Humans have wiped out plenty of animals whether it be hunters or whatever else the fact is we've done wrong and re-introducing them is a step in the right direction. In my opinion anyway.

I would travel to see a mammoth, that would be a life memory to behold :bow:

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Re: Is de-extinction a good idea?

Post by The Black Sheep on Wed Mar 20, 2013 6:06 am

I was just raising a few questions, not making any statements, guys. I would be all for this if we could guarantee these animals would be given a proper home/environment, but I fail to see how that is a possibility if we already have other animals who are on the verge of extinction.

@BarcaKizz wrote:Yeah I don't get the idea that the animals would suffer...

Firstly, they would only do it if they were 100% sure of success in creating one and 100% sure they could either re-introduce it into the wild or give it a peaceful life in some sort of wildlife centre.

Secondly, if natural breeding doesn't work and they just die out... then how is that suffering? We all die...

Suffering in a sense that we would be bringing back animals in a situation where they are set up for failure. Sure we all die, but would you have any interest in being revived only to be put in a situation where you will suffer and die? Is there any way to be 100 percent sure and how do you know that these circumstances would be met? It just seems that we are putting a lot of blind faith into these scientists and I still fail to see how this de-extinction process can be guaranteed in anyway (making something out of nothing would have to involve some type of trail and error, no?)

A quote from one of the articles...

"So why do I feel this idea is a damp squib instead of the tsunami of awe Sinclair experienced? Let’s take a look at the first of the proposed candidates for resurrection: the Passenger pigeon. It’s an obvious species for the Revive and Restore project to showcase, given that it is an American bird, instantly familiar, and its reduction from unimaginably large flocks (a single nesting site could comprise over 100 million birds) to complete extinction in the space of a century is a powerful motif for man’s environmental destruction. However, the restitution of the Passenger pigeon demands many more questions than cloning alone can answer.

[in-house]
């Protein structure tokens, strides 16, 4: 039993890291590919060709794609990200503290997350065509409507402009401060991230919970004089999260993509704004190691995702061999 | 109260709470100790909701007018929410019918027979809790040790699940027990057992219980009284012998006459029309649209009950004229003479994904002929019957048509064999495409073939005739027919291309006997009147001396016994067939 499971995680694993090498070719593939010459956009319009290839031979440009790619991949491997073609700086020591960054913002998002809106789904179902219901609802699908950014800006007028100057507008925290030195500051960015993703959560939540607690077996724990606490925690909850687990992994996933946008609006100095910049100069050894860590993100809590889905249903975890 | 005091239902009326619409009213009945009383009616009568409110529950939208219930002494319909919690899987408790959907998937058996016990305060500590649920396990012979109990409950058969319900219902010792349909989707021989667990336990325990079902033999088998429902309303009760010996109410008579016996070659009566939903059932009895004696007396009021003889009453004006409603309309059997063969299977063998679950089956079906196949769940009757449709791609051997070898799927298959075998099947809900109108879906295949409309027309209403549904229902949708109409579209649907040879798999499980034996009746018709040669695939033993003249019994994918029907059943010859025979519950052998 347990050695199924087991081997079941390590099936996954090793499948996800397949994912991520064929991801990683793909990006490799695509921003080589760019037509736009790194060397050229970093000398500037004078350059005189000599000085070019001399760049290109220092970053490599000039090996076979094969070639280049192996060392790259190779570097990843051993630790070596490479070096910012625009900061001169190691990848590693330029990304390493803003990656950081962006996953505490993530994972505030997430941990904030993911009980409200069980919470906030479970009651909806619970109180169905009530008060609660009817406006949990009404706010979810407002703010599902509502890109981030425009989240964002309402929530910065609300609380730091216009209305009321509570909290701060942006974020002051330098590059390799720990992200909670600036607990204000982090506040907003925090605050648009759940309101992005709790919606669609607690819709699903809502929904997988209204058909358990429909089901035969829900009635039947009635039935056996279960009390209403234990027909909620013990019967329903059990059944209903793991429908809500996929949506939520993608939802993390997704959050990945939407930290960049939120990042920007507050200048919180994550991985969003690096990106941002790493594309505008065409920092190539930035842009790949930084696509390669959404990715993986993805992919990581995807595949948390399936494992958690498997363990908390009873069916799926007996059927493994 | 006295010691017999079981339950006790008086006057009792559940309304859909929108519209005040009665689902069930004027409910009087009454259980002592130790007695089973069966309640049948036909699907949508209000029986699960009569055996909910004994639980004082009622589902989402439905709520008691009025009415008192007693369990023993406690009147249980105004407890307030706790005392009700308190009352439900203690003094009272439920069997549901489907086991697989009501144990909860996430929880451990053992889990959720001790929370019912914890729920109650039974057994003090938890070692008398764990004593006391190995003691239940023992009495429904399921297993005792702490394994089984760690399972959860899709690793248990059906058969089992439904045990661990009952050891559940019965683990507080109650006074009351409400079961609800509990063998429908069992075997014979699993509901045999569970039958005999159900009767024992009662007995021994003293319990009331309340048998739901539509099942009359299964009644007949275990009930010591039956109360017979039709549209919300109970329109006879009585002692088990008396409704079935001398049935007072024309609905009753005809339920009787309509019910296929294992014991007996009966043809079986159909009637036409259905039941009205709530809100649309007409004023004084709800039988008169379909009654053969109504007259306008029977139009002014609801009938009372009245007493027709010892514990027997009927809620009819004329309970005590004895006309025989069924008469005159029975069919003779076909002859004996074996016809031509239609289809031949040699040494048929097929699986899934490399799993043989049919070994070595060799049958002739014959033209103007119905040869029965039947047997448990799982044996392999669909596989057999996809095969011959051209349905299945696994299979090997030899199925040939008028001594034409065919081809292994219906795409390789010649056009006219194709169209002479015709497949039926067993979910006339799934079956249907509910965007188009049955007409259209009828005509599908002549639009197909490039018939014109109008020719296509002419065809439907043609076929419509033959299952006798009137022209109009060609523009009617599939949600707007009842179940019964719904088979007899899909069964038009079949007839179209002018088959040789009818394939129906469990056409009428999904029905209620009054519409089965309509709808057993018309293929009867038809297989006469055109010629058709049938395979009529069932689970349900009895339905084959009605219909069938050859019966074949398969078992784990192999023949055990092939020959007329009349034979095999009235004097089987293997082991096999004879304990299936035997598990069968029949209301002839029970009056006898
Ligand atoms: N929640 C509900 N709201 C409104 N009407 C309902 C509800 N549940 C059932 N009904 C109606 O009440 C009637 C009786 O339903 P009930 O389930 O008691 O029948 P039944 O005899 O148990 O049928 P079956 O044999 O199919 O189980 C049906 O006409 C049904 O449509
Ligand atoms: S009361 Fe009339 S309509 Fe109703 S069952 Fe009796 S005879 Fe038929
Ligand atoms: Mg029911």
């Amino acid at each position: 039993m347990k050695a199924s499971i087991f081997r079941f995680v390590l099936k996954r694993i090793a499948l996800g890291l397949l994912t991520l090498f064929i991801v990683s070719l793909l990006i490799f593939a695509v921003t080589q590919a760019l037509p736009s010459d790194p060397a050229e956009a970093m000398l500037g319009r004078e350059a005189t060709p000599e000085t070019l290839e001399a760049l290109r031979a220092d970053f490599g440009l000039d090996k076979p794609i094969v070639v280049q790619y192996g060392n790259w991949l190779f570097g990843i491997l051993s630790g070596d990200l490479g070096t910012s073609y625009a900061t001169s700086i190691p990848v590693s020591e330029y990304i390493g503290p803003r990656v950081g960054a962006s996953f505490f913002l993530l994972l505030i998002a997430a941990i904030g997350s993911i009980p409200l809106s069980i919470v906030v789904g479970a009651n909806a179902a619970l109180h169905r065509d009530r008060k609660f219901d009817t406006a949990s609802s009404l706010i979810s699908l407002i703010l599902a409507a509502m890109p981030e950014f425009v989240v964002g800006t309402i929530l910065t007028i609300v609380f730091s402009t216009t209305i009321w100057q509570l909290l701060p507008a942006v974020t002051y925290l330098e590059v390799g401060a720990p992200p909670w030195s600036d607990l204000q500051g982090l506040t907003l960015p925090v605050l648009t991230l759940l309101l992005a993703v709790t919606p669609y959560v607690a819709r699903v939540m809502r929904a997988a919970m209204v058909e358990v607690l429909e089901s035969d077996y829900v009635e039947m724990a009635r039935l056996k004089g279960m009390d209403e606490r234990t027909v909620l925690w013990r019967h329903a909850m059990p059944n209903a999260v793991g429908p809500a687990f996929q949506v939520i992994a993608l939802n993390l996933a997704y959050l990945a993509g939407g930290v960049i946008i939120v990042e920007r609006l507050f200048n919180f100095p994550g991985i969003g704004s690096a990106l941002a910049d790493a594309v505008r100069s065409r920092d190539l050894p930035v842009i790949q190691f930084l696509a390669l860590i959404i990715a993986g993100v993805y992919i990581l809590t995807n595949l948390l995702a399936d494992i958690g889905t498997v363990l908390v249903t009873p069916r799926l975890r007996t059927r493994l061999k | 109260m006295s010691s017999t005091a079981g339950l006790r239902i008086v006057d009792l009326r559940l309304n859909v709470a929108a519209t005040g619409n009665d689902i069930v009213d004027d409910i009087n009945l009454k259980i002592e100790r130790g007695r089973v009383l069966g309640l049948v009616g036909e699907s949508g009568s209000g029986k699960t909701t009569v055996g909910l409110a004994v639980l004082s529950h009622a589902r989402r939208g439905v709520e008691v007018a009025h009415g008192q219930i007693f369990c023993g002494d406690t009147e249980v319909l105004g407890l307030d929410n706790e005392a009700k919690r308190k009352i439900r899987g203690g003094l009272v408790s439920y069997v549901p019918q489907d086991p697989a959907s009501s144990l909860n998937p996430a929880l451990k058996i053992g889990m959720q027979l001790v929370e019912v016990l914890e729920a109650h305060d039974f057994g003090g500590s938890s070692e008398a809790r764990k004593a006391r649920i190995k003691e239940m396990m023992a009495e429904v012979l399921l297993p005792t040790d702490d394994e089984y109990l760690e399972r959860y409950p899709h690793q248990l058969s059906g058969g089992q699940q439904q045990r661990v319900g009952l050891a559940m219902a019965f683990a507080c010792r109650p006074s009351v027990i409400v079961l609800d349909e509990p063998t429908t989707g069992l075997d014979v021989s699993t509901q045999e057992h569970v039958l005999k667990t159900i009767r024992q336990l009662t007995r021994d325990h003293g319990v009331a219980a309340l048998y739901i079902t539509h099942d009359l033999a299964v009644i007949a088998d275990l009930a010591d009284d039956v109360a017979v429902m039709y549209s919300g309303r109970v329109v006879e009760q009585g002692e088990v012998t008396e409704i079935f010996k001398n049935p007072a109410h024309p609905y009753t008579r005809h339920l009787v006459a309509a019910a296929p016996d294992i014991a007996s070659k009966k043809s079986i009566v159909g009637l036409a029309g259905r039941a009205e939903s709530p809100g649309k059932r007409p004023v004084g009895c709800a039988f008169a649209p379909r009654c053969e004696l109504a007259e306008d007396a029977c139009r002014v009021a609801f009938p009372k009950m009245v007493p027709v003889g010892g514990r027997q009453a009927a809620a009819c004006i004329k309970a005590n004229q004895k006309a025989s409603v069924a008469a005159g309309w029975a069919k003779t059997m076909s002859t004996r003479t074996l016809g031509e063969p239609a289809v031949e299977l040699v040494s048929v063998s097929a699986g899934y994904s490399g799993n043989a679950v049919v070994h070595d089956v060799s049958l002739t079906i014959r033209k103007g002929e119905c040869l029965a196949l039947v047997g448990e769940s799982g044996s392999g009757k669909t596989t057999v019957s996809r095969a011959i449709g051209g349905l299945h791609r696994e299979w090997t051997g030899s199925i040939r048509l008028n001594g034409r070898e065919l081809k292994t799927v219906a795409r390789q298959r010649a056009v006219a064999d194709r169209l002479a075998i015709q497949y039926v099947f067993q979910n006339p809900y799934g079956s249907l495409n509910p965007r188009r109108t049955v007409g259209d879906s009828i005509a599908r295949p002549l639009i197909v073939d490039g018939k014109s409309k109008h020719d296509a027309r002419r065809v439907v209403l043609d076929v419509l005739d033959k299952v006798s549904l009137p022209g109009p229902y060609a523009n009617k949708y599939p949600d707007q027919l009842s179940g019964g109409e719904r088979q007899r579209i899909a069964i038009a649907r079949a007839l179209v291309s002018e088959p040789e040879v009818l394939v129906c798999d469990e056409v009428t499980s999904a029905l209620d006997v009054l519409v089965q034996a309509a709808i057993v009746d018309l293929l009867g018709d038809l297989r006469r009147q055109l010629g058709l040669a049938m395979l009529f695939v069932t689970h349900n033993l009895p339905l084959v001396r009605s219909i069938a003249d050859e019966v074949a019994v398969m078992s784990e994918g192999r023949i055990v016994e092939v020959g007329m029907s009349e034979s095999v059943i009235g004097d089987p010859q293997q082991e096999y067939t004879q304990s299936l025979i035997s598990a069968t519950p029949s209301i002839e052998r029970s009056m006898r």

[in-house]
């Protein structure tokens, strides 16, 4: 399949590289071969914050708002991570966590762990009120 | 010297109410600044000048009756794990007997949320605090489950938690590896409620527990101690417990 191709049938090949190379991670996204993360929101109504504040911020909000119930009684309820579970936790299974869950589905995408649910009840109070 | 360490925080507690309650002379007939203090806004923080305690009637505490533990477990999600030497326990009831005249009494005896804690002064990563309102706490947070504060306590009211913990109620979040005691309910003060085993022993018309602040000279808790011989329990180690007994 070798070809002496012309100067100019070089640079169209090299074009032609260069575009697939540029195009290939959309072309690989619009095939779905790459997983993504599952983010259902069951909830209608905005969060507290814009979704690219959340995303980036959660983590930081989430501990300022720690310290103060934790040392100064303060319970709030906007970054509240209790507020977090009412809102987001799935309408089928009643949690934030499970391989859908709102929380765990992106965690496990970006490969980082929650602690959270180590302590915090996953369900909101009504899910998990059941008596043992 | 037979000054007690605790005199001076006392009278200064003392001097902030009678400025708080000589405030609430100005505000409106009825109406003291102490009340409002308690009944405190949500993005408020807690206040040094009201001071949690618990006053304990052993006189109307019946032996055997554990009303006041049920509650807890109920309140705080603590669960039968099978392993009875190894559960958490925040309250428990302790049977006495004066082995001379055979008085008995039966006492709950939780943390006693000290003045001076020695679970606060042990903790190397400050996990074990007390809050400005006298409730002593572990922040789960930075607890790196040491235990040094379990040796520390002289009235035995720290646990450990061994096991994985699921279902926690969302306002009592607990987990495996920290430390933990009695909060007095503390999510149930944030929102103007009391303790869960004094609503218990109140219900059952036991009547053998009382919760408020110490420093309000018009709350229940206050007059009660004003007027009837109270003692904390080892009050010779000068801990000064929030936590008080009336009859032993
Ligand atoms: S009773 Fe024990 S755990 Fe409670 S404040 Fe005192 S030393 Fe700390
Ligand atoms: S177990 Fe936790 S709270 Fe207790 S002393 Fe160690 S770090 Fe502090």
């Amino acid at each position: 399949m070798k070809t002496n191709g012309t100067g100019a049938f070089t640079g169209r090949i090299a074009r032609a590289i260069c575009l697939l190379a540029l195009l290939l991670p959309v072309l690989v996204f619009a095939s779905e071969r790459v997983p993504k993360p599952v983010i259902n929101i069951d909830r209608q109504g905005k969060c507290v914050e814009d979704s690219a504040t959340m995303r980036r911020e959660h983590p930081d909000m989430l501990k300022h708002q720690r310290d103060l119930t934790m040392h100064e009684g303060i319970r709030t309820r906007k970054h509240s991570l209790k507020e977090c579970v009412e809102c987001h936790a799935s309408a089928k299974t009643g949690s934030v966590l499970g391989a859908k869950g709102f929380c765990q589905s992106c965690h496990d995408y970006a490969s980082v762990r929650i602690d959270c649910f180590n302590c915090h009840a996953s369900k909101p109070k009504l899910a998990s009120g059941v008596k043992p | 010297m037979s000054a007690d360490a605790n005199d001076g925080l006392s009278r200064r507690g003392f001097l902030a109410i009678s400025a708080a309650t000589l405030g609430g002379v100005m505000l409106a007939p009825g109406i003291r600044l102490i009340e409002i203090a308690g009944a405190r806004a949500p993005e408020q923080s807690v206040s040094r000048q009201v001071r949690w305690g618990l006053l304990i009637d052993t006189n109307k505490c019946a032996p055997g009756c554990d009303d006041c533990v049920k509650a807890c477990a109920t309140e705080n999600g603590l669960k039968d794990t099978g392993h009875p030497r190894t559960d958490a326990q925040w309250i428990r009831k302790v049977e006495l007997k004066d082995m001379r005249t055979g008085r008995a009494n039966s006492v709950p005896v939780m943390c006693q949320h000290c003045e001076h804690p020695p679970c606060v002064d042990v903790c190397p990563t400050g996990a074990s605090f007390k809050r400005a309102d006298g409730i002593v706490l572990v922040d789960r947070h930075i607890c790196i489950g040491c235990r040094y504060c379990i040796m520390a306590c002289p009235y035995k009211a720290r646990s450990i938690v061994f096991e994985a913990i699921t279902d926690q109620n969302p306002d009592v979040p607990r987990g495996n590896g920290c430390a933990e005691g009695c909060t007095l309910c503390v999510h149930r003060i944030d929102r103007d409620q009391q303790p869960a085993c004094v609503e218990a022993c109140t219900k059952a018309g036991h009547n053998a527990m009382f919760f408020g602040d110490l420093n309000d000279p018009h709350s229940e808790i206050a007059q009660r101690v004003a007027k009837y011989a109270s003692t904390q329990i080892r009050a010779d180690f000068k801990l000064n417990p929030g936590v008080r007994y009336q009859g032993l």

To start with, remember those hundred-million-strong flocks of pigeons? That wasn’t just abundance. That was their survival strategy. Passenger pigeons were probably the most socially-gregarious bird in known history. They overwhelmed their predators with sheer numbers. Nothing could kill all of them – well, except humans, who put a big dent in their numbers. Big enough that the system became unstable, and the birds began to die out. Long before the last one was killed, the passenger pigeon was already in terminal decline. To pull a handy quote from Wikipedia:

Naturalist Paul R. Ehrlich wrote that its extinction “illustrates a very important principle of conservation biology: it is not always necessary to kill the last pair of a species to force it to extinction”.

Turn that phrase around and you’ll see that the ability to clone two birds in a lab does not make a species un-extinct. And to matters worse, even breeding passenger pigeons in captivity is not a new idea. Attempts during the 20th century failed because – surprise – the birds will only reproduce in large flocks where they feel safe. So you better be prepared to clone a few thousand. Did I mention that Dolly the sheep took several hundred attempts and we’ve not improved or cloning success rate much since?

In fairness, the Revive and Restore page asks these questions. The problem is, it doesn’t answer them. They just sit on the page, as if doffing a cap to the fundamental flaws in their plan is the same as addressing them.

But why let technical barriers stop us? If we threw up our hands at every technical challenge we’d never have got out of the caves. Instead let’s think about what we could do with a De-Extinction box: key in a piece of DNA, and out pops an animal. Auroch, Tasmanian tiger, tarpan, mammoth. Now what? Where are you going to put these animals? The forests that once nested billions of passenger pigeon are now shopping malls and cornfields. The grassland plains that the auroch called home, that once stretched from Portugal to the Pacific ocean, are nothing but tiny parcels of farmland marked out in fence and wire.

And therein lies the rub. The environment wasn’t damaged by the loss of the auroch. The auroch was lost by damage to the environment. The overwhelming driving force for extinction events is habitat loss. Extinction is a symptom of wider environment degradation, and the ability to resurrect species does nothing to counter that.

“Conservation” is an awkward term, because it evokes two daft ideas. One, that natural environments have some kind of pre-human Eden state, which ought to be maintained (and even preserved in the face of non-human impacts).The obsession with restoring lost species is a hallmark of this conservation attitude. But animals aren’t puzzle pieces you can slot back into the environment – the world has changed, and there’s often no room left for that animal.